• Student wellness and support services: Add information about U-M wellness and support services, such accommodation requests, the C.A.R.E. Center, and resources for students in distress.

Best Practices for a Hybrid or Online Course Syllabus

  • Add direct links: Consider adding direct links to your syllabus for students to ask questions (e.g., via email or Canvas discussion) regarding course instructions, administrative support, and technical support.
  • Plan for additional content: Plan for when course components will be added or made available as the course progresses (e.g., content, recordings, assignments of students groups). Considering adding this information to your syllabus.
  • Considering using a template: To streamline the process, considering using a standard syllabus template as a framework (see below for sample).
  • Make it printable: Create a printable version of your syllabus for students who prefer to reference a hard copy to navigate the course.
  • Use student-centered language: To address students directly and make your syllabus more engaging, consider using first-person language (e.g. “at the end of this course, you will understand how to…”).
  • Include a section on how to succeed: Consider including suggestions on how students can succeed in your course, such as time management recommendations, estimated time to spend on assignments/activities, and a statement encouraging them to ask questions.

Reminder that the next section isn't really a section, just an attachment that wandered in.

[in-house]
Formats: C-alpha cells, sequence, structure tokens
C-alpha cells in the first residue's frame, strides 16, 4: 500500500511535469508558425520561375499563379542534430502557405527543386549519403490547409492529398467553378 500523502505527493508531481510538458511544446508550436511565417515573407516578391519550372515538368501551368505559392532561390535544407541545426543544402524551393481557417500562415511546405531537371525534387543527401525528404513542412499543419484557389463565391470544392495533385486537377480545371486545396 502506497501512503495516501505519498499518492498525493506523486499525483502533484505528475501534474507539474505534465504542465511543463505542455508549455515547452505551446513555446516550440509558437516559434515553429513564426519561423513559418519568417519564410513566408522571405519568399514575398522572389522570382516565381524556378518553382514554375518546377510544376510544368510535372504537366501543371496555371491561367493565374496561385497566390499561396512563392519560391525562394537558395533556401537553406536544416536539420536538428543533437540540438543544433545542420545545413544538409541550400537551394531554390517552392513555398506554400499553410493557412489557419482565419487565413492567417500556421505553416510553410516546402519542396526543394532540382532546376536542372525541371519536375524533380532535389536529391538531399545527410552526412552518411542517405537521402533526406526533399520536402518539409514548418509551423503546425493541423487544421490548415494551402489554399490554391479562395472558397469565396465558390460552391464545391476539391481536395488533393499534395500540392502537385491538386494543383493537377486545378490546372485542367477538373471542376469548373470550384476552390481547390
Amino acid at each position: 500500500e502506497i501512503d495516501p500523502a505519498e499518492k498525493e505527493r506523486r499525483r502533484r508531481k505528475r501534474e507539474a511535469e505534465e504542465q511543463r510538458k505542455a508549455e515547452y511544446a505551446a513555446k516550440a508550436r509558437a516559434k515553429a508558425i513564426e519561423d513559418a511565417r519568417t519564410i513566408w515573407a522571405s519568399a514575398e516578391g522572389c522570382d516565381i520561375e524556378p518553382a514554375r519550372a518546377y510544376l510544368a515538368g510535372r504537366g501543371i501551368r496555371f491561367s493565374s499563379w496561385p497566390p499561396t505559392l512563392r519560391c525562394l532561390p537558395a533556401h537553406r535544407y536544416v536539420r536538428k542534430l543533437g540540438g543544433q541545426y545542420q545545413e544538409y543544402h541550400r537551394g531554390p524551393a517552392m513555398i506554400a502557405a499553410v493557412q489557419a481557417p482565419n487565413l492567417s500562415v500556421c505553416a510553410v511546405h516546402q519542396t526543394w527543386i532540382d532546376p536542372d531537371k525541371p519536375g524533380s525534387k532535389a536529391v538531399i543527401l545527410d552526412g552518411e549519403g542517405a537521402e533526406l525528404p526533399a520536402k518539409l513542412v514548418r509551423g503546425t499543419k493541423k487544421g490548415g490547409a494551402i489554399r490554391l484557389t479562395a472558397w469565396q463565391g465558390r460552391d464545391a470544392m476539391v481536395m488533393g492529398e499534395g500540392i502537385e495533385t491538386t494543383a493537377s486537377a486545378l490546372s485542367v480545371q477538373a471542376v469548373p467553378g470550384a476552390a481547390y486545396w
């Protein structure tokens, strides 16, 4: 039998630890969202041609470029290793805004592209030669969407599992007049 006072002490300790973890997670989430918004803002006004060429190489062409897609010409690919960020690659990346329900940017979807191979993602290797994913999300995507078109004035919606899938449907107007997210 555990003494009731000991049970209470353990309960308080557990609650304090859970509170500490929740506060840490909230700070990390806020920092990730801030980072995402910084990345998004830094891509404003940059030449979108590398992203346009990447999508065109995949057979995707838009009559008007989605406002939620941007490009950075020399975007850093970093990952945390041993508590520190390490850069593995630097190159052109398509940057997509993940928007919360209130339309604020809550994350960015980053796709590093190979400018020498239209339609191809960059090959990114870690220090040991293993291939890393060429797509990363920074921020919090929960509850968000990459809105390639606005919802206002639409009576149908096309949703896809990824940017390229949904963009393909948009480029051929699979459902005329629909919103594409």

COVID-19 Syllabus Statement

The College of Engineering strongly encourages all faculty to include the below statement in their Fall 2020 syllabus(es). You should feel free to adjust the tone and/or language to reflect your own voice.

“For the safety of all students, faculty, and staff on campus, it is important for each of us to be mindful of safety measures that have been put in place for our protection. By returning to campus, you have acknowledged your responsibility for protecting the collective health of our community. Your participation in this course on an in-person basis is conditional upon your adherence to all safety measures mandated by the State of Michigan and the University, including maintaining physical distancing of six feet from others, and properly wearing a face covering in class. Other applicable safety measures may be described in the Wolverine Culture of Care and the University’s Face Covering Policy for COVID-19. Your ability to participate in this course in-person as well as your grade may be impacted by failure to comply with campus safety measures. Individuals seeking to request an accommodation related to the face covering requirement under the Americans with Disabilities Act should contact the Office for Institutional Equity. If you are unable or unwilling to adhere to these safety measures while in a face-to-face class setting, you will be required to participate on a remote basis (if available) or to disenroll from the class. I also encourage you to review the Statement of Students Rights and Responsibilities, which includes a COVID-related Statement Addendum.”

FERPA Compliant recording notice

With the increase in remote courses, it is an important time to review the FERPA requirements around the re-use of recordings. Recordings of class activities in which students are seen or heard are considered educational records that fall under FERPA requirements. If you are using recorded material for the course and term in which it was recorded, there is no real concern, as long as you include a statement about recording class sessions in your syllabus.